The Final Nail in Spitzer’s Coffin

I’m not a New Yorker, but the idea of bringing Spitzer down this way brings me a nice warm feeling in my belly.  Tucker Carlson on MSNBC would disagree with me because he felt this was an awful way to bring him down and that it should have been for any countless other non-ethical reasons that have stung Spitzer in the past.  I do however feel awful for his family – an affair is bad enough particularly with a prostitute, but when it goes public…  So Eliot Spitzer got caught via some cell phone records of using a high class prostitution ring called The Emperors Club.  How poignant when considering that Spitzer probably considered himself emperor of New York.  Spitzer at the end of a press conference today said he would “report back in short order”.  I’m guessing that would be with a resignation.

What makes this ordeal ironic is that Spitzer himself took down several prostitution rings as New York’s Attorney General and spoke with revulsion and anger after one such case in 2004 that nabbed 16 people operating a high-end prostitution ring on Staten Island.  Other tactics that Spitzer has used in the past have also proven to be questionable leaving one to scoff when hearing Spitzer say things like, “I have always stated that I want ethics and integrity to be the hallmarks of my administration.”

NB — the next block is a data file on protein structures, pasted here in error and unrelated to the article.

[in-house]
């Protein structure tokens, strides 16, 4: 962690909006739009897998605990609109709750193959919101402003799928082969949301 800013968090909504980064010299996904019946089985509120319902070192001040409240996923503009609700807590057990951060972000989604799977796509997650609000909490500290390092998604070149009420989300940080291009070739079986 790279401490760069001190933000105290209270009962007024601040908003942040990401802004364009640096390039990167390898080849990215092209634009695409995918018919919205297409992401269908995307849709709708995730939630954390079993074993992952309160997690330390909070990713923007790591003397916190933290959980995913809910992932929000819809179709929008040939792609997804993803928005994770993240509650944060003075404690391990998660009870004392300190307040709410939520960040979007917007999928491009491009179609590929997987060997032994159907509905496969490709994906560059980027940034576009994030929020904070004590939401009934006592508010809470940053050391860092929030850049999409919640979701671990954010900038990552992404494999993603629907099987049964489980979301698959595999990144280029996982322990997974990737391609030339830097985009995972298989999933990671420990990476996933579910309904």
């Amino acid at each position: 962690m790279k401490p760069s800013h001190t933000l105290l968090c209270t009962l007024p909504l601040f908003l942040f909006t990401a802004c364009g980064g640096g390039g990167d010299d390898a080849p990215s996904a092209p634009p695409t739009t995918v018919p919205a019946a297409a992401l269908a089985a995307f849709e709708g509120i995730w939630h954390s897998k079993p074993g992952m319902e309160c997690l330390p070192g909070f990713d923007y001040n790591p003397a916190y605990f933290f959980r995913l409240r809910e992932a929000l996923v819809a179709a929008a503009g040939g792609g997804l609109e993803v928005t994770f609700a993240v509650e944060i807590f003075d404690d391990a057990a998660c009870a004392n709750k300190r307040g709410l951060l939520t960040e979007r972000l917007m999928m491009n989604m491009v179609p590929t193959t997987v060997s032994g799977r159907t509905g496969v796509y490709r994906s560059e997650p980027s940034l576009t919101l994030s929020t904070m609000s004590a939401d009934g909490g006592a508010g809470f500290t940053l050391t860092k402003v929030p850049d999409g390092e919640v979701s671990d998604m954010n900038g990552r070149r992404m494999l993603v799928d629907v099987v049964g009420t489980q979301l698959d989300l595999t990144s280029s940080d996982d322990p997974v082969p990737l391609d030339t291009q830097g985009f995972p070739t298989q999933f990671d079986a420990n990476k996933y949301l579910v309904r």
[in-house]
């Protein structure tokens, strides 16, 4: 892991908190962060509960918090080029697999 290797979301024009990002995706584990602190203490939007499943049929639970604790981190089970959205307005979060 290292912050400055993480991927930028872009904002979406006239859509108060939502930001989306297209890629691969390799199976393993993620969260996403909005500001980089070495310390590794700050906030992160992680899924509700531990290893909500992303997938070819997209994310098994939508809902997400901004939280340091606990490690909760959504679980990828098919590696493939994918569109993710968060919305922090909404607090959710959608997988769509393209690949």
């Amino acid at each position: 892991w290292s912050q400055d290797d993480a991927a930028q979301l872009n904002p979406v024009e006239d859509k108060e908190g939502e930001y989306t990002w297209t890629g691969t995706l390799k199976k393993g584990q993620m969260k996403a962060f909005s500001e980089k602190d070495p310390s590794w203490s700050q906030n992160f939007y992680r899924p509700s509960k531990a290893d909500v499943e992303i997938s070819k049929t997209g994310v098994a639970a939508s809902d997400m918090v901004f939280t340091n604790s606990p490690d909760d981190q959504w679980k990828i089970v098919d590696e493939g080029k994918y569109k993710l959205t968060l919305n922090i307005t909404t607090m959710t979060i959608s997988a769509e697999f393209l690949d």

Some of those tactics include using the state police to cause political damage to rival State Senate Majority Leader Joe Bruno.  The Governor ended up apologizing in that case.  Another political rival, NY State Assembly Miniority Leader James Tedisco, was told by Spitzer, “Listen, I’m a f*&%ing steamroller and I’ll roll over you and anybody else,” which is what he did when Tedisco opposed Spitzer’s bill to get driver’s licenses for illegal immigrants.  Spitzer cut $300,000 in state funding for health care and education grants in retaliation in the Schenectady area which is a Tedisco constituancy.  In a case brought against Bank of America broker Theodore C. Sihpol that Spitzer lost and was scolded by a judge and jury over, the Wall Street Journal wrote on June 10, 2005 that Spitzer “has become famous for assailing a business practice that is either controversial or legally ambiguous, and then using leaks via the media and the threat of indictment or the destruction of an entire company to force his targets to surrender”.

I guess Spitzer was just playing politics as usual despite his pledge to “reform Albany”.  Know any other politicians pledging reform and change?  Hmmm… 


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